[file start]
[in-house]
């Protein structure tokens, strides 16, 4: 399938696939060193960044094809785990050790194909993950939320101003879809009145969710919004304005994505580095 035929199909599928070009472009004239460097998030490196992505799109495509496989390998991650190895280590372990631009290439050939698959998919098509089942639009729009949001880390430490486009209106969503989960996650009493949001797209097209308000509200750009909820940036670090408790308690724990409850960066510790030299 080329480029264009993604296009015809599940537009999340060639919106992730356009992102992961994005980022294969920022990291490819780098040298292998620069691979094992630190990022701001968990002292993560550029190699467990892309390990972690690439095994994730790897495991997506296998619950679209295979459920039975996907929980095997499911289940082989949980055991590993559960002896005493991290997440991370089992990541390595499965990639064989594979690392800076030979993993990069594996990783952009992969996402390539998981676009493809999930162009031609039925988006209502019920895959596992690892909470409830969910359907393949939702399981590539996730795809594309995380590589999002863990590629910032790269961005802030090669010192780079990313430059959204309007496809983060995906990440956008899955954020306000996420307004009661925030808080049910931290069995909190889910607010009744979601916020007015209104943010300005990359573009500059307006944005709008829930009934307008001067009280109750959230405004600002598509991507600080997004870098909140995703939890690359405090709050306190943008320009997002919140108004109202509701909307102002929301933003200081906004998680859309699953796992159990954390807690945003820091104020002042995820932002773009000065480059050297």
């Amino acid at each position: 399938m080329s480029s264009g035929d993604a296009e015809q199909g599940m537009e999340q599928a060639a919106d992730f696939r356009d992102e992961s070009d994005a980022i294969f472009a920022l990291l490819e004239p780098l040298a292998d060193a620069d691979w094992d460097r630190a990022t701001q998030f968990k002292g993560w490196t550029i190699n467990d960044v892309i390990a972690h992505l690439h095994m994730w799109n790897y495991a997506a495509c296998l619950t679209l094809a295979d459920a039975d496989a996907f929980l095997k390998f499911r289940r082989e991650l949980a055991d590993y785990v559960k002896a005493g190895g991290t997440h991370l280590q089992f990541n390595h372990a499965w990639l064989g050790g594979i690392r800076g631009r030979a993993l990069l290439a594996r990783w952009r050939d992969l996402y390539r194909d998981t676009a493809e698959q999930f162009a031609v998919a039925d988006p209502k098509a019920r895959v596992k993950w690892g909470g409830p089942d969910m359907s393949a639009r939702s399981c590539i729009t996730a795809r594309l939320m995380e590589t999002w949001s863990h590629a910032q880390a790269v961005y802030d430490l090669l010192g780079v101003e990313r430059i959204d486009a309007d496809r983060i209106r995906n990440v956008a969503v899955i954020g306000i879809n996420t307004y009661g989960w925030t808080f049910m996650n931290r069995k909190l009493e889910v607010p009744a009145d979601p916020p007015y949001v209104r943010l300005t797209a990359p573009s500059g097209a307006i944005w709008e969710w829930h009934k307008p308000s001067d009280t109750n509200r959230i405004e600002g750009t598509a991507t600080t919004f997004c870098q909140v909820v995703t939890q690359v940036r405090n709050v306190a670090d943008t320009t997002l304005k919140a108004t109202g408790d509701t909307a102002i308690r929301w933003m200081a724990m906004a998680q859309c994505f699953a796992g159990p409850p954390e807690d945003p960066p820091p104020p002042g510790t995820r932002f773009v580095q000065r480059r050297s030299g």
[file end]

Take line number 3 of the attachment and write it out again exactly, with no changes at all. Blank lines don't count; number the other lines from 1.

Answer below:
């Amino acid at each position: 399938m080329s480029s264009g035929d993604a296009e015809q199909g599940m537009e999340q599928a060639a919106d992730f696939r356009d992102e992961s070009d994005a980022i294969f472009a920022l990291l490819e004239p780098l040298a292998d060193a620069d691979w094992d460097r630190a990022t701001q998030f968990k002292g993560w490196t550029i190699n467990d960044v892309i390990a972690h992505l690439h095994m994730w799109n790897y495991a997506a495509c296998l619950t679209l094809a295979d459920a039975d496989a996907f929980l095997k390998f499911r289940r082989e991650l949980a055991d590993y785990v559960k002896a005493g190895g991290t997440h991370l280590q089992f990541n390595h372990a499965w990639l064989g050790g594979i690392r800076g631009r030979a993993l990069l290439a594996r990783w952009r050939d992969l996402y390539r194909d998981t676009a493809e698959q999930f162009a031609v998919a039925d988006p209502k098509a019920r895959v596992k993950w690892g909470g409830p089942d969910m359907s393949a639009r939702s399981c590539i729009t996730a795809r594309l939320m995380e590589t999002w949001s863990h590629a910032q880390a790269v961005y802030d430490l090669l010192g780079v101003e990313r430059i959204d486009a309007d496809r983060i209106r995906n990440v956008a969503v899955i954020g306000i879809n996420t307004y009661g989960w925030t808080f049910m996650n931290r069995k909190l009493e889910v607010p009744a009145d979601p916020p007015y949001v209104r943010l300005t797209a990359p573009s500059g097209a307006i944005w709008e969710w829930h009934k307008p308000s001067d009280t109750n509200r959230i405004e600002g750009t598509a991507t600080t919004f997004c870098q909140v909820v995703t939890q690359v940036r405090n709050v306190a670090d943008t320009t997002l304005k919140a108004t109202g408790d509701t909307a102002i308690r929301w933003m200081a724990m906004a998680q859309c994505f699953a796992g159990p409850p954390e807690d945003p960066p820091p104020p002042g510790t995820r932002f773009v580095q000065r480059r050297s030299g």